Benzodiazepines, especially those with a rapid onset, are often abused in a way such as crushing and snorting to create a euphoric effect. They are also sometimes taken inappropriately to manage side effects like irritability or agitation that are known to accompany the simultaneous abuse of cocaine or other stimulants.


There are a variety of amphetamines prescribed in both active and inactive forms for the management of Attention Deficit and Attention Deficit/Hyperactivity Disorder (AD/ADHD). As a genuine stimulant, amphetamines can boost the levels of dopamine and norepinephrine in the brain and support the ability of our brain cells to work together, boosting energy, improving concentration, and helping people stay alert.

The misuse of prescribed amphetamines in ways like taking more than prescribed and diversion of medication to people without a prescription is not without risk. Unintended side effects like insomnia, weight loss, anxiety, high blood pressure, and tachycardia can be dangerous.

Sleep Aides

Many common medications that help with sleep also need to be monitored closely. Classified as sedative-hypnotics, these Schedule IV controlled substances are intended for short-term use in people having trouble maintaining normal sleeping habits. 

Abuse of these medications may include misuse or over-use leading to dependency, or diversion by selling the sleep aides to others.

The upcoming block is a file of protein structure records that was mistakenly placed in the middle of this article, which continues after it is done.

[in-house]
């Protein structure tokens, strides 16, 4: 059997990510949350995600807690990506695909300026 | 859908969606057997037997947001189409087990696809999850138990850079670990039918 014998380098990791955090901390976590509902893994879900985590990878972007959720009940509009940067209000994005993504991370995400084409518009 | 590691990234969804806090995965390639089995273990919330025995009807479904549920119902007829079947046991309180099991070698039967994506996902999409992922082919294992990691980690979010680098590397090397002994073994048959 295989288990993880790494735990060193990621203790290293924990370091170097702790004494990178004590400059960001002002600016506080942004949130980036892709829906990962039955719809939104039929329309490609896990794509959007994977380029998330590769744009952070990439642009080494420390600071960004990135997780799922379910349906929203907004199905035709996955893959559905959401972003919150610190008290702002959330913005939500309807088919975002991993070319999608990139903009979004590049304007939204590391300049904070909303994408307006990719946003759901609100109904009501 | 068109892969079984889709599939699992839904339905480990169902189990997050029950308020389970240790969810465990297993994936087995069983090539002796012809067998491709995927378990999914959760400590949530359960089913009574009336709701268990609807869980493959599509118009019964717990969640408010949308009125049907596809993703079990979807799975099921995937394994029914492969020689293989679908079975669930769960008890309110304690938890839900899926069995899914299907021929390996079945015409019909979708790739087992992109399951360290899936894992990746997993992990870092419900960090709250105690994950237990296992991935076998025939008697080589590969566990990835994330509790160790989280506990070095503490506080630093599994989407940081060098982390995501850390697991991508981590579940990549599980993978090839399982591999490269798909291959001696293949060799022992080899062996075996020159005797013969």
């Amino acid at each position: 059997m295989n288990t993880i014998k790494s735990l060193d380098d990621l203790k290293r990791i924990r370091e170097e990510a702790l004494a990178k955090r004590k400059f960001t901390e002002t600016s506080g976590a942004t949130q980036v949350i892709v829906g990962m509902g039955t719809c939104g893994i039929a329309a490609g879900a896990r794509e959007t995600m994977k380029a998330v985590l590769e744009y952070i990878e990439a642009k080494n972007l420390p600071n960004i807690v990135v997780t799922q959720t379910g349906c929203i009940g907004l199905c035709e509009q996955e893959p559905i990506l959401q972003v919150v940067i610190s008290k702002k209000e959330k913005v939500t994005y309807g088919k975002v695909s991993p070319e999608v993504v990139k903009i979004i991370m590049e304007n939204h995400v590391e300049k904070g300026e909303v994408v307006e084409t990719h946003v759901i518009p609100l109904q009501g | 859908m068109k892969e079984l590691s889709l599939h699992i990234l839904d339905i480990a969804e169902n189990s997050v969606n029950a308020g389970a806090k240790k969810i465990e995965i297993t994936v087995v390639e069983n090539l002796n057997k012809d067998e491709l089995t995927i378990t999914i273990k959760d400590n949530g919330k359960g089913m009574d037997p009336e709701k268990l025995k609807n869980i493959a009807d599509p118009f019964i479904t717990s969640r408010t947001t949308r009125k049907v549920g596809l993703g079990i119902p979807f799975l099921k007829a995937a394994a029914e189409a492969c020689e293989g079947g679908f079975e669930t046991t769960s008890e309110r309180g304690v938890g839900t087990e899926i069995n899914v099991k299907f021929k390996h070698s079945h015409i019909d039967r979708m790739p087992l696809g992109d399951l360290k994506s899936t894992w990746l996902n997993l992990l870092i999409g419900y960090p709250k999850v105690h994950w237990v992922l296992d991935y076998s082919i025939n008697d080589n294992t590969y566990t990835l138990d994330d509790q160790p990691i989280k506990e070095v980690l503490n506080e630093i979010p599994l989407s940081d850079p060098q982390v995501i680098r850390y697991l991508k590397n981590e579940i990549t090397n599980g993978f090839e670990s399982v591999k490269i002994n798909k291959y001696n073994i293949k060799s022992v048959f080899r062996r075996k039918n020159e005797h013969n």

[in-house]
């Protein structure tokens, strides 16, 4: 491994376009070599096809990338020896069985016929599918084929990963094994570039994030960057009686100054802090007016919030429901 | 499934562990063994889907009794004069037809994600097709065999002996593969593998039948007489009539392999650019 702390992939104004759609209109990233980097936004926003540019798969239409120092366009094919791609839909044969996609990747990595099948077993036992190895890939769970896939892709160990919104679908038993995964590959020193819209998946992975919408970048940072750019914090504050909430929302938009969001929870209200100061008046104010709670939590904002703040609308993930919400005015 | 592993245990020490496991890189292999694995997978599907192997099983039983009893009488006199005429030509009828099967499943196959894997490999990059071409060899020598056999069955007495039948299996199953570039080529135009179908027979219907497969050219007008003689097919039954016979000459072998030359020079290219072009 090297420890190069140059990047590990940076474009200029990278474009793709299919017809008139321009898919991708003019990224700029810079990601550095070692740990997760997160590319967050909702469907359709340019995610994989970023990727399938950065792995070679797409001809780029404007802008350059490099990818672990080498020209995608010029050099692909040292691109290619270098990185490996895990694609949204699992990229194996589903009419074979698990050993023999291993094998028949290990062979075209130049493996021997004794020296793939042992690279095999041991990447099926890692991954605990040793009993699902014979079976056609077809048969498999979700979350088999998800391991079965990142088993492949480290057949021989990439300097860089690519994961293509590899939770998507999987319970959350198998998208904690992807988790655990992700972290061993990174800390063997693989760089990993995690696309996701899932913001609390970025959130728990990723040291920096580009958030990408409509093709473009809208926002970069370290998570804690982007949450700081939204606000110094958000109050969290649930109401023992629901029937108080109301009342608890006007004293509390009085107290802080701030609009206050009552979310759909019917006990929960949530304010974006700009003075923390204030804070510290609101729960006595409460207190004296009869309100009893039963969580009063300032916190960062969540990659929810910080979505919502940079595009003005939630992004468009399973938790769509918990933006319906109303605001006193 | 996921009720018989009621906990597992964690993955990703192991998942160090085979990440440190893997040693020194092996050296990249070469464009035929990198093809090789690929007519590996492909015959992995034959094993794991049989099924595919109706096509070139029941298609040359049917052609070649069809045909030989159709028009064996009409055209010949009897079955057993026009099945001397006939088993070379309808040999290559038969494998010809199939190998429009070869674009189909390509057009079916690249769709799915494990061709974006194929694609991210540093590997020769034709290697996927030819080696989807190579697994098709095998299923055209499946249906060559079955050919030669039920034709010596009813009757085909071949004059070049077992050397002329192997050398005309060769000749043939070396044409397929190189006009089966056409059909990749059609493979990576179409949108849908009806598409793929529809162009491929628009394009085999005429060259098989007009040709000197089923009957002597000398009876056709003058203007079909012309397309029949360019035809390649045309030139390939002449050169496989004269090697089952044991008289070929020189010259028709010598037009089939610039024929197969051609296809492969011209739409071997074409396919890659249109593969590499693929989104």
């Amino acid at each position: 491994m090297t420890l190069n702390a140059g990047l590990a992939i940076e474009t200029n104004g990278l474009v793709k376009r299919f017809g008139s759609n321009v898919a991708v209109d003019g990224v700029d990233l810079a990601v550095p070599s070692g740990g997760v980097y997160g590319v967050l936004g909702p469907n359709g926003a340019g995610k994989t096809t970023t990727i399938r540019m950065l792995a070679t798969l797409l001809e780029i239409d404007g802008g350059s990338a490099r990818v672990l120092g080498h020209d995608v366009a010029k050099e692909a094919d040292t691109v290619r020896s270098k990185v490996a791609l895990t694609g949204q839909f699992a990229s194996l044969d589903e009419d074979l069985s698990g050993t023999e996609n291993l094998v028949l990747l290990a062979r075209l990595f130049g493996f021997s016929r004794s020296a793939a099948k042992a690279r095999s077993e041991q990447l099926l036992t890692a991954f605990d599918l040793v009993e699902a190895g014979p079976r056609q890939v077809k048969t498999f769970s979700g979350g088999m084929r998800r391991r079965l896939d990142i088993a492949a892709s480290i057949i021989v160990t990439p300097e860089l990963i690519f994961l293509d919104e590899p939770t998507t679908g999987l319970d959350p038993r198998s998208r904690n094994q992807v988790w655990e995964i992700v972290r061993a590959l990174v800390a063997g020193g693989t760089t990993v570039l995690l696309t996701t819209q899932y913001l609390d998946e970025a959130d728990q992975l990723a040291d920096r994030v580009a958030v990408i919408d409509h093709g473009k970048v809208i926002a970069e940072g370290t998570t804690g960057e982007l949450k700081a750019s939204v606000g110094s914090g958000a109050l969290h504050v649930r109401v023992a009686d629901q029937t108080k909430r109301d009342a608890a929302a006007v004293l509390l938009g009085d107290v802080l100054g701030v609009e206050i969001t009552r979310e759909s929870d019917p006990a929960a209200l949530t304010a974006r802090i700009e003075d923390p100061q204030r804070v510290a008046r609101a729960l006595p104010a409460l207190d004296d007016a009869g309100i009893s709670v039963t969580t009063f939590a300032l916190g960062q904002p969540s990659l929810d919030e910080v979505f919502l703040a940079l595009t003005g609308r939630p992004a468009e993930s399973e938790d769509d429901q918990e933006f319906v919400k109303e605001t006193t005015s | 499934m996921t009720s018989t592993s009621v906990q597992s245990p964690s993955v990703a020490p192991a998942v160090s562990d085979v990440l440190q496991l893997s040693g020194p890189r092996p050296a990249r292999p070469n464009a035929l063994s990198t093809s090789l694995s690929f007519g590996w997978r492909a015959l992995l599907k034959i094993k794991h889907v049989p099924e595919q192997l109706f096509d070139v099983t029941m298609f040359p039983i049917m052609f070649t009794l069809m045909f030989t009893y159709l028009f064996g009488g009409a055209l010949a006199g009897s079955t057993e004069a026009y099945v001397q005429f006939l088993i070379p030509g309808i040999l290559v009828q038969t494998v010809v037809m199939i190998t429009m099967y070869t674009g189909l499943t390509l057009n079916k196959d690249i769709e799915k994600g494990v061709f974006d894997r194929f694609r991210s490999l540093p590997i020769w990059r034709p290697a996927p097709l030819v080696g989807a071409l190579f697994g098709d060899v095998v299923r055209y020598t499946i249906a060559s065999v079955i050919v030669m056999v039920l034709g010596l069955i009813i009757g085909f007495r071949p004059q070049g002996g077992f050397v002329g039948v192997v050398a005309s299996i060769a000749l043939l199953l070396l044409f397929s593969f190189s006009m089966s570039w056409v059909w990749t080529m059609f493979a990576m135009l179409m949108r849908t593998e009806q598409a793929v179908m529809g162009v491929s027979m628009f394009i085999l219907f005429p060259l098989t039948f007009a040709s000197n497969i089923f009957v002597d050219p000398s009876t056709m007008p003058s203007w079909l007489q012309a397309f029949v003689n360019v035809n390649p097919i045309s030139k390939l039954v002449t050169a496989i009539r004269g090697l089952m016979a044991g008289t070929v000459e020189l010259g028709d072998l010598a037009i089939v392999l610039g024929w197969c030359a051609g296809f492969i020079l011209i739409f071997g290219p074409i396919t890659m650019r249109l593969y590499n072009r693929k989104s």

Know the Issues and Improve Patient Outcomes

Without many of these medications, patients would be faced with challenges that could impact their health and their quality of life. However, while physicians can’t ultimately control what a patient does with these substances, there are many evolving prescribing practices that help mitigate the risks of addiction and misuse. Knowing the issues associated with controlled substances is the first step toward safety and helping patients stay ahead of any problems. 

Drug Diversion and Misuse

The act of drug diversion is the illegal distribution and use of prescription medications for purposes not intended by the person prescribing them. With motivation that can include relief of addictions, monetary gain, self-medication for pain or sleep, or alleviating withdrawal symptoms, misuse can include something as simple as altering the frequency in which the medication is taken or the form in which it is used.

Prescribers should be on high alert for potential diversion or misuse and implement tactics to limit the opportunity of diversion or misuse:

  • Identify patients who use or request combination or “layered” drugs for enhanced effects and use caution.
  • Maintain accurate records when prescribing, or choose not to prescribe controlled substances when other options are available (like a combination of non-addictive medications, therapy, and counseling about the patient experience).